Let's start with the obvious: he's not going to hit for a full season at the same level as he did in the second half last year with the Dodgers. That said, the full season body of work speaks for itself and this is, essentially, another contract year for Ramirez. He plays in an okay lineup in a field that does him no favors, his swing percentages went up last year both for pitches in and out of the zone, while his in zone and total swing contact rates went down. He featured a .373 BABIP last year, which is unsustainable. He's got a balky hamstring, and you always have to be worried about "Manny being Manny". So why would I rank him sixth? It sort of goes against my statistical oriented approach, but at the end of the day, Manny Ramirez is going to hit. He's old, yes, and there is risk here. He also smashed NL pitching last year and, again, is playing for a big contract. He won't repeat last year, but he should check in as a strong outfield play.

7. Josh Hamilton, Texas Rangers - .304/.371/.530; 32 HR, 130 RBI, 98 R, 9 SB

I don't know what to do with Josh Hamilton. Is he for real? Will he flame out? Will he confuse the first base line for blow? Stay tuned. He wasn't particularly hit lucky or unlucky last year, but did see a decrease in power over the second half after his homerun derby showing (.552 slugging percentage in the first half, .498 in the second). He also features a 34.7% chase rate and an 84% zone contact rate, which are concerning numbers. Losing Milton Bradley in the lineup hurts his production opportunities, but a full year of Chris Davis should help offset that (but won't fully replace the AL OPS leader). He scares me, and I think he scares most everyone who drafts him, but he's a risk worth taking (though I'd not make him my first OF taken).

8. Jason Bay, Boston Red Sox - .286/.373/.522; 31 HR, 101 RBI, 111 R, 10 SB

Out of the baseball abyss that is Pittsburgh and into a park with a big, green wall for him to bounce the ball off of, Jason Bay appears to be poised to take his place among the top tier outfielders in baseball. His lineup is solid and should provide him with run and RBI opportunities. Bay's patience improved last year, lowering his overall swing percentage while increasing his zone swing contact rate (while only slightly). He also saw his strikeout rate dip last year, dropping from 26.2% in 2007 to 23.7% in 2008. No longer the only threat in a lineup, Bay should see more pitches to hit and should be a productive outfielder this year.

9. Nick Markakis, Baltimore Orioles - .306/.406/.491; 20 HR, 87 RBI, 106 R, 10 SB

People who know me know that I love Nick Markakis (as a player...though he does know how to fill out a pair of baseball pants). At 26 years old, he is going into his prime and while he doesn't play in a high powered offense, the presence of Brian Roberts and Adam Jones does help him out. He bumped his walk rate six points last year, getting it to 14.3%. He cut his chase percentage from 23.4% to 18%, while maintaining the same zone contact rate. Will Markakis make the power jump this year and put up a 25-30 HR season? A young hitter with patience and a 20 HR season under his belt are good signs.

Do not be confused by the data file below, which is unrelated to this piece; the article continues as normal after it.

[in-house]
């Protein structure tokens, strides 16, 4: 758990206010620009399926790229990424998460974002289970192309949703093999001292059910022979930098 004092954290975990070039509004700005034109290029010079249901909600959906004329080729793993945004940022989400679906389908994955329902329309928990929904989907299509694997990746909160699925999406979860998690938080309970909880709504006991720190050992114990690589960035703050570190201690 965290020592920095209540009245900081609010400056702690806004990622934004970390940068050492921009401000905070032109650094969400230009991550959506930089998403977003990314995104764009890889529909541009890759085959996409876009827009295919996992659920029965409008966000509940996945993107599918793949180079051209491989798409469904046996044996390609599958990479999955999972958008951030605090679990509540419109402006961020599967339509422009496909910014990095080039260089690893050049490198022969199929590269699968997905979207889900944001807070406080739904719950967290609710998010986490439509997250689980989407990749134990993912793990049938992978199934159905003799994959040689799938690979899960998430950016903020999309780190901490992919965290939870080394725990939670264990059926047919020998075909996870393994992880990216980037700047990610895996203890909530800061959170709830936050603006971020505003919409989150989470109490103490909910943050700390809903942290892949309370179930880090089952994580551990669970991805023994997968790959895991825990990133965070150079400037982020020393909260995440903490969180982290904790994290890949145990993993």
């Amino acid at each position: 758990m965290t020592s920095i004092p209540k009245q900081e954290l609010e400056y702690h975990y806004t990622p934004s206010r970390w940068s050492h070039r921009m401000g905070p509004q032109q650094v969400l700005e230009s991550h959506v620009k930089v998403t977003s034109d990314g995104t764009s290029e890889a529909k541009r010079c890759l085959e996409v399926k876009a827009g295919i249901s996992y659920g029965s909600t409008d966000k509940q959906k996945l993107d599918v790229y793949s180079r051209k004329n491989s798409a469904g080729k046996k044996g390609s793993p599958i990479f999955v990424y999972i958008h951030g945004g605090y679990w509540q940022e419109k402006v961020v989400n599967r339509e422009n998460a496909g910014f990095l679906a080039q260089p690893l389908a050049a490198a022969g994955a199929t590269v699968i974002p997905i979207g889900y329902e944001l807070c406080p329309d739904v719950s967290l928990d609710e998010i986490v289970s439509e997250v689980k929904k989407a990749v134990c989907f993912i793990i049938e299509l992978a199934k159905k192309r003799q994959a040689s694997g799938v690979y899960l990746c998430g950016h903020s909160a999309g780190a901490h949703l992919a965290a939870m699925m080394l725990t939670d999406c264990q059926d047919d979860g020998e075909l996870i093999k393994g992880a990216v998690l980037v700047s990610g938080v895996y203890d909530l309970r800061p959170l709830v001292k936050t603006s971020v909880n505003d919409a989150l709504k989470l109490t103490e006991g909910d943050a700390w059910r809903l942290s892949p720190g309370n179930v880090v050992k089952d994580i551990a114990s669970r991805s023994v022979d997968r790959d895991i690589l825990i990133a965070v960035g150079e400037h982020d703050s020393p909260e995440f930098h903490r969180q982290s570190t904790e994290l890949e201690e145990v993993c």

10. Matt Kemp, Los Angeles Dodgers - .290/.340/.459; 18 HR, 76 RBI, 93 R, 35 SB

Admittedly, the biggest reach of my top 10 and a strong case could be made for BJ Upton here. That said, Kemp raised his OPS 40 points in the second half last year (to 821) and is a 25 year old player who gets to hit around Manny Ramirez and looks to be settling into consistent playing time with the departure of Andruw Jones and the flameout of Juan Pierre. In a keeper league, he's a higher pick than this. This year, though, Kemp does have the potential to have a 25-25 year. His K rate in 2008 was ugly at 25.2% when compared to his 7.1% walk rate. He also had an unsustainable .363 BABIP last year. The good news is that he showed improvement in terms of his chase percentage (36.4% in 2007 to 31.5%) in 2008, which could continue into this year. His breakout potential, the presence of Manny, the games he gets to play in Arizona and Colorado, and the weakness of the rest of his division on the whole put Kemp in at number 10, but it was with much debate.

Late Round Sleeper 1 - Brad Hawpe, Colorado Rockies - .283/.387/.539; 25 HR, 85 RBI, 69 R, 2 SB

Hawpe plays in a good hitter's park, which is a huge plus for him. His line drive percentage and BABIP do balance out, meaning that last year's line was what you would have expected out of him. The departure of Matt Holliday will hurt his opportunities, which is why he's a late round guy instead of a third tier type. Hawpe doesn't have huge OPS splits when facing lefties (897 vs righties, 826 vs lefties) or when hitting on the road (894 at home, 864 on the road). He's solid, but not spectacular. If you're risk-averse, you may consider using the spot that you would select Kemp at to go to another position and come here later.

Late Round Sleeper 2 - Justin Upton, Arizona Diamondbacks - .250/.353/.463; 15 HR, 42 RBI, 52 R, 1 SB

I have no idea where Upton is going to go, draft-wise, but he has megastar upside. Last year, Upton featured a 23.8% chase rate, which is good for a kid his age. He did have a 34% strikeout rate, which is high, but he is young. His home park helps him out, so he has that working for him. He's going to be good, the question is only when, not if.